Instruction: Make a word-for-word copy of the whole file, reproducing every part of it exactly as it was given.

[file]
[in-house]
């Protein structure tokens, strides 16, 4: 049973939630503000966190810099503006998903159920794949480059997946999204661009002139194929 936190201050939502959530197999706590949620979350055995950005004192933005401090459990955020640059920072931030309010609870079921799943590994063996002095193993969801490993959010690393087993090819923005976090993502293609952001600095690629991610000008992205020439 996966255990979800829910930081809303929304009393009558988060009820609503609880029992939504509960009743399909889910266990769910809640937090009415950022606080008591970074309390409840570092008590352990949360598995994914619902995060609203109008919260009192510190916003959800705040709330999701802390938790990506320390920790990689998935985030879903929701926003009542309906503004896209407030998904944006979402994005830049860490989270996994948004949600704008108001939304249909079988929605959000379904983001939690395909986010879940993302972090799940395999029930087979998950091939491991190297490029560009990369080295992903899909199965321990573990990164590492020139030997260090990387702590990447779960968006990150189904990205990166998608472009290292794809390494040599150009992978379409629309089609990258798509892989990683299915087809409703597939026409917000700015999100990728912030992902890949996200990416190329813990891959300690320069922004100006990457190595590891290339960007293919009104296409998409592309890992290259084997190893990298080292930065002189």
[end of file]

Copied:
[in-house]
């Protein structure tokens, strides 16, 4: 049973939630503000966190810099503006998903159920794949480059997946999204661009002139194929 936190201050939502959530197999706590949620979350055995950005004192933005401090459990955020640059920072931030309010609870079921799943590994063996002095193993969801490993959010690393087993090819923005976090993502293609952001600095690629991610000008992205020439 996966255990979800829910930081809303929304009393009558988060009820609503609880029992939504509960009743399909889910266990769910809640937090009415950022606080008591970074309390409840570092008590352990949360598995994914619902995060609203109008919260009192510190916003959800705040709330999701802390938790990506320390920790990689998935985030879903929701926003009542309906503004896209407030998904944006979402994005830049860490989270996994948004949600704008108001939304249909079988929605959000379904983001939690395909986010879940993302972090799940395999029930087979998950091939491991190297490029560009990369080295992903899909199965321990573990990164590492020139030997260090990387702590990447779960968006990150189904990205990166998608472009290292794809390494040599150009992978379409629309089609990258798509892989990683299915087809409703597939026409917000700015999100990728912030992902890949996200990416190329813990891959300690320069922004100006990457190595590891290339960007293919009104296409998409592309890992290259084997190893990298080292930065002189």